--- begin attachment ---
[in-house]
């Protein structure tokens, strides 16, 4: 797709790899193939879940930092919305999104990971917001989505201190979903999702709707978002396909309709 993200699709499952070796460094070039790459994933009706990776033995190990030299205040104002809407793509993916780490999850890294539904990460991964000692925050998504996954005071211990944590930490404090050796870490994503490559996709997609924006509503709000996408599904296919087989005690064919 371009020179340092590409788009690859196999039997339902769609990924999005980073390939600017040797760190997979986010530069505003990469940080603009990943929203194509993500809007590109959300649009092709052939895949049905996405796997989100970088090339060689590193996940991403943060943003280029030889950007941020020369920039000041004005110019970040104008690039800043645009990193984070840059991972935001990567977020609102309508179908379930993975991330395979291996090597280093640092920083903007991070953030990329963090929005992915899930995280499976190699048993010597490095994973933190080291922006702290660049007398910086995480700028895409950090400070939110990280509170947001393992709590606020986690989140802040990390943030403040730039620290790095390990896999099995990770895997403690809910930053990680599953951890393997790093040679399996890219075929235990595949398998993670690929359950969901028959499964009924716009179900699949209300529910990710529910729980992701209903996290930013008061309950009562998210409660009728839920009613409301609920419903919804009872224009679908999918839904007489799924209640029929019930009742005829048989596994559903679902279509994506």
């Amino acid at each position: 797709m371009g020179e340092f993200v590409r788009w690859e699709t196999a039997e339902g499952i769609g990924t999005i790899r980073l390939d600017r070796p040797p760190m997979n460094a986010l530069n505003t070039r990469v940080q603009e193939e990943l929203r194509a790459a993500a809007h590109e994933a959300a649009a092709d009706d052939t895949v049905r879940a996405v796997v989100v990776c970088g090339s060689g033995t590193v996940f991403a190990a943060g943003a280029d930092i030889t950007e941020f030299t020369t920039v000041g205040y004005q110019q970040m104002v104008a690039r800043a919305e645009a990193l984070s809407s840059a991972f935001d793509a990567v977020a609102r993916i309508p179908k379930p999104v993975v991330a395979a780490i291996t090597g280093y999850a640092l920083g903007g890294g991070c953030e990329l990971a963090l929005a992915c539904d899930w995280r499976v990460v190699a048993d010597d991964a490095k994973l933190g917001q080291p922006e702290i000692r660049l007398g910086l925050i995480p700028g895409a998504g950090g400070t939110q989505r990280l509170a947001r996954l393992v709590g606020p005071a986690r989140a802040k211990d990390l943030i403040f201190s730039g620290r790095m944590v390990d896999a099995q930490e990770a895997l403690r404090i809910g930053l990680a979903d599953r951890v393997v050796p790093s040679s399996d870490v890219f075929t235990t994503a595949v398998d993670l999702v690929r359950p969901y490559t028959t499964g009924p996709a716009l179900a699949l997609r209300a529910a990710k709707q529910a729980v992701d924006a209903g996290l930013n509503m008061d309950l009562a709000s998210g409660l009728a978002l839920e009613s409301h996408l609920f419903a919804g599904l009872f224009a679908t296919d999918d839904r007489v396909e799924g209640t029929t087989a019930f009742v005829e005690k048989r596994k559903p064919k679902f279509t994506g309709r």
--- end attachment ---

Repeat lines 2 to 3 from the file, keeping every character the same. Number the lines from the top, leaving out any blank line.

């Protein structure tokens, strides 16, 4: 797709790899193939879940930092919305999104990971917001989505201190979903999702709707978002396909309709 993200699709499952070796460094070039790459994933009706990776033995190990030299205040104002809407793509993916780490999850890294539904990460991964000692925050998504996954005071211990944590930490404090050796870490994503490559996709997609924006509503709000996408599904296919087989005690064919 371009020179340092590409788009690859196999039997339902769609990924999005980073390939600017040797760190997979986010530069505003990469940080603009990943929203194509993500809007590109959300649009092709052939895949049905996405796997989100970088090339060689590193996940991403943060943003280029030889950007941020020369920039000041004005110019970040104008690039800043645009990193984070840059991972935001990567977020609102309508179908379930993975991330395979291996090597280093640092920083903007991070953030990329963090929005992915899930995280499976190699048993010597490095994973933190080291922006702290660049007398910086995480700028895409950090400070939110990280509170947001393992709590606020986690989140802040990390943030403040730039620290790095390990896999099995990770895997403690809910930053990680599953951890393997790093040679399996890219075929235990595949398998993670690929359950969901028959499964009924716009179900699949209300529910990710529910729980992701209903996290930013008061309950009562998210409660009728839920009613409301609920419903919804009872224009679908999918839904007489799924209640029929019930009742005829048989596994559903679902279509994506």
């Amino acid at each position: 797709m371009g020179e340092f993200v590409r788009w690859e699709t196999a039997e339902g499952i769609g990924t999005i790899r980073l390939d600017r070796p040797p760190m997979n460094a986010l530069n505003t070039r990469v940080q603009e193939e990943l929203r194509a790459a993500a809007h590109e994933a959300a649009a092709d009706d052939t895949v049905r879940a996405v796997v989100v990776c970088g090339s060689g033995t590193v996940f991403a190990a943060g943003a280029d930092i030889t950007e941020f030299t020369t920039v000041g205040y004005q110019q970040m104002v104008a690039r800043a919305e645009a990193l984070s809407s840059a991972f935001d793509a990567v977020a609102r993916i309508p179908k379930p999104v993975v991330a395979a780490i291996t090597g280093y999850a640092l920083g903007g890294g991070c953030e990329l990971a963090l929005a992915c539904d899930w995280r499976v990460v190699a048993d010597d991964a490095k994973l933190g917001q080291p922006e702290i000692r660049l007398g910086l925050i995480p700028g895409a998504g950090g400070t939110q989505r990280l509170a947001r996954l393992v709590g606020p005071a986690r989140a802040k211990d990390l943030i403040f201190s730039g620290r790095m944590v390990d896999a099995q930490e990770a895997l403690r404090i809910g930053l990680a979903d599953r951890v393997v050796p790093s040679s399996d870490v890219f075929t235990t994503a595949v398998d993670l999702v690929r359950p969901y490559t028959t499964g009924p996709a716009l179900a699949l997609r209300a529910a990710k709707q529910a729980v992701d924006a209903g996290l930013n509503m008061d309950l009562a709000s998210g409660l009728a978002l839920e009613s409301h996408l609920f419903a919804g599904l009872f224009a679908t296919d999918d839904r007489v396909e799924g209640t029929t087989a019930f009742v005829e005690k048989r596994k559903p064919k679902f279509t994506g309709r």